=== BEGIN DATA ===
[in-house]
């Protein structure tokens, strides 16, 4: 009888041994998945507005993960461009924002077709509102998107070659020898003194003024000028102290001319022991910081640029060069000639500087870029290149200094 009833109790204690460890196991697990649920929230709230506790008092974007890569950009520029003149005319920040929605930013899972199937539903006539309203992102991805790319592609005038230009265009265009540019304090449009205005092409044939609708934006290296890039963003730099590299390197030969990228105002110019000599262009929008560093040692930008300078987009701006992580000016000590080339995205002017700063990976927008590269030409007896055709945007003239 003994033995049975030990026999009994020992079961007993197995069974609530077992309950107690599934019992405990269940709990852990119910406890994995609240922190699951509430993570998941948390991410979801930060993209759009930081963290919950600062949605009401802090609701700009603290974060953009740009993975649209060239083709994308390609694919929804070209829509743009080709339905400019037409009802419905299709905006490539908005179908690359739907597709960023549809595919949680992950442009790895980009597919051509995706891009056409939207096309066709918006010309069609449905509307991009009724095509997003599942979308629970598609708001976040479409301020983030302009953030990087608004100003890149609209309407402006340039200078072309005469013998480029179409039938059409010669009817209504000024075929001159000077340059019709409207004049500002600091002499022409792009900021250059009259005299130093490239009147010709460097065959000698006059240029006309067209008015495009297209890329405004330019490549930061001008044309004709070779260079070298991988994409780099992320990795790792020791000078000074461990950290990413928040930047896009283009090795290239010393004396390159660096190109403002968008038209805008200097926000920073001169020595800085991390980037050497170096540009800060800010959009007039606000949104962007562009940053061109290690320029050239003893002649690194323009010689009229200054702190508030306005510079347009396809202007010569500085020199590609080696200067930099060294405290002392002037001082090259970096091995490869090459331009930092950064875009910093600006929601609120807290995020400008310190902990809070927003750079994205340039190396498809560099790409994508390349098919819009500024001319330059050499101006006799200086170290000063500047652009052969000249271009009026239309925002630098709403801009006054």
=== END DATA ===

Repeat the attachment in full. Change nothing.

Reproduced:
[in-house]
């Protein structure tokens, strides 16, 4: 009888041994998945507005993960461009924002077709509102998107070659020898003194003024000028102290001319022991910081640029060069000639500087870029290149200094 009833109790204690460890196991697990649920929230709230506790008092974007890569950009520029003149005319920040929605930013899972199937539903006539309203992102991805790319592609005038230009265009265009540019304090449009205005092409044939609708934006290296890039963003730099590299390197030969990228105002110019000599262009929008560093040692930008300078987009701006992580000016000590080339995205002017700063990976927008590269030409007896055709945007003239 003994033995049975030990026999009994020992079961007993197995069974609530077992309950107690599934019992405990269940709990852990119910406890994995609240922190699951509430993570998941948390991410979801930060993209759009930081963290919950600062949605009401802090609701700009603290974060953009740009993975649209060239083709994308390609694919929804070209829509743009080709339905400019037409009802419905299709905006490539908005179908690359739907597709960023549809595919949680992950442009790895980009597919051509995706891009056409939207096309066709918006010309069609449905509307991009009724095509997003599942979308629970598609708001976040479409301020983030302009953030990087608004100003890149609209309407402006340039200078072309005469013998480029179409039938059409010669009817209504000024075929001159000077340059019709409207004049500002600091002499022409792009900021250059009259005299130093490239009147010709460097065959000698006059240029006309067209008015495009297209890329405004330019490549930061001008044309004709070779260079070298991988994409780099992320990795790792020791000078000074461990950290990413928040930047896009283009090795290239010393004396390159660096190109403002968008038209805008200097926000920073001169020595800085991390980037050497170096540009800060800010959009007039606000949104962007562009940053061109290690320029050239003893002649690194323009010689009229200054702190508030306005510079347009396809202007010569500085020199590609080696200067930099060294405290002392002037001082090259970096091995490869090459331009930092950064875009910093600006929601609120807290995020400008310190902990809070927003750079994205340039190396498809560099790409994508390349098919819009500024001319330059050499101006006799200086170290000063500047652009052969000249271009009026239309925002630098709403801009006054």